For months, small businesses and their allies in Washington, D.C. and across the country have been warning anyone who would listen that the Employee ‘Forced’ Choice Act (EFCA) was a job-killer both for workers and politicians who endorsed the legislation.
And for months, the political establishment has listened, but failed to heed the clarion call coming from the grassroots. Arkansas is not the first instance where a politician failed to stand up to Big Labor, or state a clear position on EFCA, and felt the pain at the ballot box.
Last year, in Virginia, Bob McDonnell aggressively campaigned against forced unionization, while Creigh Deeds accepted Big Labor’s contributions and failed to take a convincing stand against the Employee ‘Forced’ Choice Act. The result? McDonnell crushed Deeds and enjoyed significant support from the business community in his campaign, which played a noteworthy role in his ability to compete successfully in northern Virginia, as well as in the Richmond and Hampton Roads areas.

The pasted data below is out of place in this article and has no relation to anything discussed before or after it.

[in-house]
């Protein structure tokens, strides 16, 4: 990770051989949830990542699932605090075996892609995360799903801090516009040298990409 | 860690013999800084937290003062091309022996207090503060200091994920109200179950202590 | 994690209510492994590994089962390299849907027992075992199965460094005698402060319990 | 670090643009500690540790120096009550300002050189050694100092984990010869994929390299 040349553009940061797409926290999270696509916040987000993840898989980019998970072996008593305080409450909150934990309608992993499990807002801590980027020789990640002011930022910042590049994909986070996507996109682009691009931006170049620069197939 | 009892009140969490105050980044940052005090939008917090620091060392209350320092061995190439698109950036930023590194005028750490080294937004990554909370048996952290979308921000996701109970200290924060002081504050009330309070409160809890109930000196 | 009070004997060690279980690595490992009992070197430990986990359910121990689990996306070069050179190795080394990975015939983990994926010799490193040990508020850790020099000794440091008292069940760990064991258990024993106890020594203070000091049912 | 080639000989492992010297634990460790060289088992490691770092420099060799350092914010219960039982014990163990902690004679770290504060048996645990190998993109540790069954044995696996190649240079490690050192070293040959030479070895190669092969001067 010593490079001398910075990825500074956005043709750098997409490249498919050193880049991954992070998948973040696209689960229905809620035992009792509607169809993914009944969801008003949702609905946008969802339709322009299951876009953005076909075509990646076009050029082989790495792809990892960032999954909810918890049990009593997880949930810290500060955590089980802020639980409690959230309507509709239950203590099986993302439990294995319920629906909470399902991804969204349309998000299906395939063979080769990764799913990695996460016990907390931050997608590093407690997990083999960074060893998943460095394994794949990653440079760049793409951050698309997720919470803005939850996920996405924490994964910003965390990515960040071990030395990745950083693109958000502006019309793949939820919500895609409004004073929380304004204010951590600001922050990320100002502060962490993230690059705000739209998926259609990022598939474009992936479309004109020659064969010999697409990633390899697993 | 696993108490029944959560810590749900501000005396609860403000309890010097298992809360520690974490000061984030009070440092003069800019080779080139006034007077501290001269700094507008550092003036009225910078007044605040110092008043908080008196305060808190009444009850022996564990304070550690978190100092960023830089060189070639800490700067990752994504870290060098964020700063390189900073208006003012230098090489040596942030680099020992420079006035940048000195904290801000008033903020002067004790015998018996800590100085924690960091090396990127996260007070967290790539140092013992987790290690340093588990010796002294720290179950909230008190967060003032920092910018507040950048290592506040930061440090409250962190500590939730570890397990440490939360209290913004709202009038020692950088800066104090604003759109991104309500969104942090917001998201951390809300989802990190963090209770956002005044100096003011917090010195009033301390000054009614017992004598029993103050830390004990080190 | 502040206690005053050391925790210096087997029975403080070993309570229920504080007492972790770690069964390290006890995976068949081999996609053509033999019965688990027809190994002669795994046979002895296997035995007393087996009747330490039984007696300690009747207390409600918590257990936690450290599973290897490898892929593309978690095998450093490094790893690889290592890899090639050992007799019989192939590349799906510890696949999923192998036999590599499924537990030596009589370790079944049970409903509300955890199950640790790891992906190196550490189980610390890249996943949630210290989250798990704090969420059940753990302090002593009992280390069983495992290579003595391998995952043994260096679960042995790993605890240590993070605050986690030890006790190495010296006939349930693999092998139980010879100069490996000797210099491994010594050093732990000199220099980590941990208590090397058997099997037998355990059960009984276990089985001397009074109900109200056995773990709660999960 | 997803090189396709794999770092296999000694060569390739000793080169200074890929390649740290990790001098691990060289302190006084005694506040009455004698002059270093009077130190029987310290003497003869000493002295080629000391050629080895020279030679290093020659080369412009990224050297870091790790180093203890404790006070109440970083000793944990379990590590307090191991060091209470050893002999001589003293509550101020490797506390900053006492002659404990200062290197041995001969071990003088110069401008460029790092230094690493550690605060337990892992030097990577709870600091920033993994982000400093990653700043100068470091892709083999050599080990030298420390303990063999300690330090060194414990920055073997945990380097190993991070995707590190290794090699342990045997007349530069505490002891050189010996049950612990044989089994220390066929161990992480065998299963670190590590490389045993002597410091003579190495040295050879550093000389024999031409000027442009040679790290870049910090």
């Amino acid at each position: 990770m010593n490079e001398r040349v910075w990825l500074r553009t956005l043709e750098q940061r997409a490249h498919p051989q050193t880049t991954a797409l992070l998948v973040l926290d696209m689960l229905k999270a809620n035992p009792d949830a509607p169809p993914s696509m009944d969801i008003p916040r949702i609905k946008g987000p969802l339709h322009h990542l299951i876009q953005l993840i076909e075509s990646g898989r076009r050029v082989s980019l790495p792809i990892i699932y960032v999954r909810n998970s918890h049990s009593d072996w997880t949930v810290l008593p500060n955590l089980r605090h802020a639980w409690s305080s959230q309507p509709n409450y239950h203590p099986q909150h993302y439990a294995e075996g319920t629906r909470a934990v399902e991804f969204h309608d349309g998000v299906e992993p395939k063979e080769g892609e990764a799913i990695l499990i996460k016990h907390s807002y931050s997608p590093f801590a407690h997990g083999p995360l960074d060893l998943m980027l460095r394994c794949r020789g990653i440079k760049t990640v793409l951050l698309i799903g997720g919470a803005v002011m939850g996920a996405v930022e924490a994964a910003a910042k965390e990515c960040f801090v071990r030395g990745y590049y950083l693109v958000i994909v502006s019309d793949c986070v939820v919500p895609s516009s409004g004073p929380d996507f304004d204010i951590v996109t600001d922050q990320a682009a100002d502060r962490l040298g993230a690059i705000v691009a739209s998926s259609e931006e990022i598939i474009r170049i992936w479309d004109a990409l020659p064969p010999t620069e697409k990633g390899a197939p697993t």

This year, in Pennsylvania, Arlen Specter made one of the most disingenuous conversions on an issue in recent memory when he stated his support for EFCA after having opposed it based on the fact it would hurt Pennsylvania small businesses and result in lost jobs. While both Specter and Joe Sestak supported the job-killing legislation in the Democratic primary, and each had support from labor unions, the damage done to Specter’s image when he shifted positions on the issue in conjunction with his party change played a determinative role in sealing his fate with the electorate.
And those developments led us to The Natural State. The American Federation of Labor and Congress of Industrial Organizations (AFL-CIO) boss Richard Trumka, Service Employees International Union (SEIU) boss Mary Kay Henry and American Federation of State, County and Municipal Employees (AFSCME) boss Gerald McEntee decided to make an example of incumbent Senator Blanche Lincoln for opposing both the job-killing Employee ‘Forced’ Choice Act and labor radical Craig Becker’s nomination to the National Labor Relations Board (NLRB).
And don’t take the business community’s word for it, just ask, former President Bill Clinton who said precisely that while campaigning for Lincoln in the state.
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